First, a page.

Me with Garibaldi Rous
The following is my latest exchange with National Geographic Magazine concerning their article on Wild Pets. The first part of this exchange can be found in my post Why I Hate National Geographic Magazine
. The first quoted text is an email I received from them in response to the email I sent. The second quoted text is my response.
I’m writing to you because I was the text editor on the story on exotic pets in this month’s issue. Christy, who was the researcher/fact checker on the article, forwarded me your email and I wanted to get back to you right away to say I’m so sorry you are unhappy with the caption that accompanied your photograph. The wording on the caption went through many versions in an effort both to be accurate and make it fit the tight space, and what appears to have happened, after the initial revision, is that one of our top editors wanted us to locate each photograph geographically by state. When the writer went back in to add your location in Texas, she inadvertently made the mistake of using the verb “bought” instead of “adopted,” and we did not catch the distinction.
We would be happy to print a correction to reflect that.
I want to say that, despite the error, I do think the overall impression any reader would have on seeing your wonderful portrait with Garibaldi Rous would be very positive and affirming of the real affection and connection that come through in the photograph. I think reading your strong and passionate quote in large display type is much more likely to be what readers take away from the spread in the magazine.
Again, please accept our apologies for the error.
Garibaldi with Dr. Sharman Hoppes and a bunch of veterinary students from A&M.
Thank you for your reply to my email. I would appreciate a correction but only if you correct the entire problem. There are two major issues with the extremely short caption which entirely change its meaning. The first is that I adopted Garibaldi rather than purchased him. The second is that I have said that capybaras “tend to die young in captivity,” not that they “die in captivity.” You also eliminated the information about how Gari came to me with known medical issues. The caption as it is pretty much makes me into a capybara serial murderer. I cannot tell you how much I resent that, not just for myself but for all capybara owners and for the owners of other exotic animals.
Domestication is a process. It starts with a wild animal and, after some number of generations, you end up with a domesticated animal. Some species are more likely to be successfully domesticated than others. I believe that capybaras have an excellent chance at being successfully domesticated. Their near cousins, guinea pigs, have been domesticated for thousands of years while another close relative, the chinchilla, has been domesticated more recently. The fact that capybaras are gregarious animals with a basically herd-like social structure in the wild also indicates that they would do well as domestic animals. Wild capybaras sometimes live in close proximity to people and interact with them amicably and voluntarily. The problem is that we do not yet know what it takes to keep these animals healthy in a captive environment. My charity, The ROUS Foundation for Capybara Veterinary Medicine, was formed in conjunction with the Texas A&M College of Veterinary Medicine to try to understand why it is that captive capybaras tend to die young. So far we have uncovered a couple of major care issues. The first is that capybaras, like other members of the cavy family but unlike almost all mammals other than primates, require vitamin C in their diet. A deficiency inf vitamin C results in scurvy, which can range from mild failure to thrive to death. The second is that capybaras are very sensitive to toxins, including many plants commonly found in homes and yards.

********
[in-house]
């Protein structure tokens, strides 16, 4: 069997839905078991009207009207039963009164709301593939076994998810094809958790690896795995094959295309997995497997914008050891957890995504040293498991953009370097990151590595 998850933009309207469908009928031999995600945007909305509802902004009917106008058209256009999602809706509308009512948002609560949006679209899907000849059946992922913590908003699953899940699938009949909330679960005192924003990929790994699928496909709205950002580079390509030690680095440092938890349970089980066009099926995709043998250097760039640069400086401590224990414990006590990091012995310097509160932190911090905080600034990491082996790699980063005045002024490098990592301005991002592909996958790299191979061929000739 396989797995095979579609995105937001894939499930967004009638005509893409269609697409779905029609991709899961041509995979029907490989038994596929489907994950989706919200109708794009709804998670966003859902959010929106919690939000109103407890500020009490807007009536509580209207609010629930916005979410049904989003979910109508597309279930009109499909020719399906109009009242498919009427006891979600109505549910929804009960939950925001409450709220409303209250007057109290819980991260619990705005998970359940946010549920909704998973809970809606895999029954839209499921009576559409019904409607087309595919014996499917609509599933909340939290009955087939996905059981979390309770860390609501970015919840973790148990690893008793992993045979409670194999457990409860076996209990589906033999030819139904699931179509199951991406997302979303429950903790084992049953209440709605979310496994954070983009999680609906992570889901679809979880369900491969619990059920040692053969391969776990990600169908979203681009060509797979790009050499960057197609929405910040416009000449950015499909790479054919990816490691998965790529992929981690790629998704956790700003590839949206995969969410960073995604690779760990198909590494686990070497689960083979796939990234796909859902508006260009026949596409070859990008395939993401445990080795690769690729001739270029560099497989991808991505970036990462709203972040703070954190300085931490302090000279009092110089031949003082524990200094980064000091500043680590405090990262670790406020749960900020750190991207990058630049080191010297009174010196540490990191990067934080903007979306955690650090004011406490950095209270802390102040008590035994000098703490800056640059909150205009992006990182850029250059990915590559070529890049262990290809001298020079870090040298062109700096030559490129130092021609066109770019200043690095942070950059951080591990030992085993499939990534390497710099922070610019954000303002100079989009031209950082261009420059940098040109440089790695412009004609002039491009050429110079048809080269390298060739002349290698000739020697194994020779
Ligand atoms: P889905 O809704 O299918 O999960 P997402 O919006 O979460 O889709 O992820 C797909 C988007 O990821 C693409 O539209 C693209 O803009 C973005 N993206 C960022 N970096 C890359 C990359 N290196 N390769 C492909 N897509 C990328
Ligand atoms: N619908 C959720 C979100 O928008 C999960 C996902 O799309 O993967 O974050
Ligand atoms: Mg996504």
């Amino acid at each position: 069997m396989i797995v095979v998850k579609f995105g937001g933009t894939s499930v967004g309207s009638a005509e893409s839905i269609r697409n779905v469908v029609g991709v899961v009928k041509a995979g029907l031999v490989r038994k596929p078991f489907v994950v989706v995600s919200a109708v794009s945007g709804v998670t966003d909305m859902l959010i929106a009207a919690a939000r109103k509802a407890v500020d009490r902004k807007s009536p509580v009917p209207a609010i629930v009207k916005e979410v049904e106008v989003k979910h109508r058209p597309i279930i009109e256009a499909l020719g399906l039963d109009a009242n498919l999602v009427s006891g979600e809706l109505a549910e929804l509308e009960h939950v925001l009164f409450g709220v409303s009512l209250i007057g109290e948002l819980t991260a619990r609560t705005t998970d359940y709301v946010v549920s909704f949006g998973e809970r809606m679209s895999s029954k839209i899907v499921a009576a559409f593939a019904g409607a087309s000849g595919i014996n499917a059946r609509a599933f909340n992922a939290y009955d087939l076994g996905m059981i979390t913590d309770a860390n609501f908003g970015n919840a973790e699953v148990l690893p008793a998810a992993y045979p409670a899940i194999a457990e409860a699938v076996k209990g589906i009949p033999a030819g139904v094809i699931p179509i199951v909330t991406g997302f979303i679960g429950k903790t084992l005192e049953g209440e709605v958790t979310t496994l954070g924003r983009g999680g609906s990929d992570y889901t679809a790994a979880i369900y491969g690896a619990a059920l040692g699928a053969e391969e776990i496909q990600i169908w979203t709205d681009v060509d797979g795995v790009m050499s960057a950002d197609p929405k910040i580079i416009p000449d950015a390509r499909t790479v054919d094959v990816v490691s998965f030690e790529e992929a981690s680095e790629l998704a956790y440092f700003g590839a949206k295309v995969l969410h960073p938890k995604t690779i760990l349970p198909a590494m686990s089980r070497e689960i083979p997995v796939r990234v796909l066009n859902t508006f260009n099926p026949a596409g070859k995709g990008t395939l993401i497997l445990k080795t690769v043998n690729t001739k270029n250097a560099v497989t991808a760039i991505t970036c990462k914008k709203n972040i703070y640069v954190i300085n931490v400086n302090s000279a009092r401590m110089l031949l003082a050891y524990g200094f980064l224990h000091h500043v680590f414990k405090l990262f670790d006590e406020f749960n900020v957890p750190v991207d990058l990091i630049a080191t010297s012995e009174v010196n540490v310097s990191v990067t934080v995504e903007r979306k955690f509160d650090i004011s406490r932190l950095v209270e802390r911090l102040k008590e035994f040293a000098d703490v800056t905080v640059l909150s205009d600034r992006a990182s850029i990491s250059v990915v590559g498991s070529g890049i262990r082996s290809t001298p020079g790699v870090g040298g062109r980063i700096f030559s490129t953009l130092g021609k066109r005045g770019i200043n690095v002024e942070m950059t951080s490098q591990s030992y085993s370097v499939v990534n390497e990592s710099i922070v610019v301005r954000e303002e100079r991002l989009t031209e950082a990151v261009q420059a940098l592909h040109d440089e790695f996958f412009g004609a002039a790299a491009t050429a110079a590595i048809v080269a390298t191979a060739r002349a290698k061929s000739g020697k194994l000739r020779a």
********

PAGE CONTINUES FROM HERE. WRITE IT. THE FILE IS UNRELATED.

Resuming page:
But maybe I’m getting off topic. The fact is that we are making progress on domesticating capybaras. And when I say they tend to die young in captivity, I don’t mean that their captive life expectancy is less than that of a wild capybara. Wild capybaras typically die very young, very violent deaths. But we expect more than that from our pets. I do know of a few privately owned capybaras that have lived well into their teens, one even to the age of 18 years, something that has probably never happened in the wild.
The thing I am most disappointed about with your article is that you could have done so much more. The article was long enough to actually explore the issue of exotic pet ownership but you chose not to do that. Instead you went straight to the fear mongering sensationalism that is so prevalent in today’s media. You put a hedgehog, a newly domesticated animal which is wrongly still considered exotic, on the cover and yet the text of the article does not even hint that many common pets have been in domestication for two hundred years or less. Other examples of recently domesticated pets are hamsters, parakeets, gerbils, and chameleons. Until recently, humans did not have the time or resources for the luxury of a pet or companion animal, which is probably why so we have so few species of truely domesticated pets.
Not all exotic pets are big, dangerous, or threatened in the wild. The goal of domestication is not to reintroduce animals into the wild. Neither is it to preserve the genetic diversity of a wild population. The goal of domestication is to produce a domestic animal that can enjoy a long, happy life in the company of human beings and which can thereby improve and enhance our own lives.
Why is it that your article did not touch on this aspect of exotic pet ownership? If you’re having trouble finding someone to write this side of the argument for you, I would be happy to help out.
I doubt it will do any good but at least I have tried.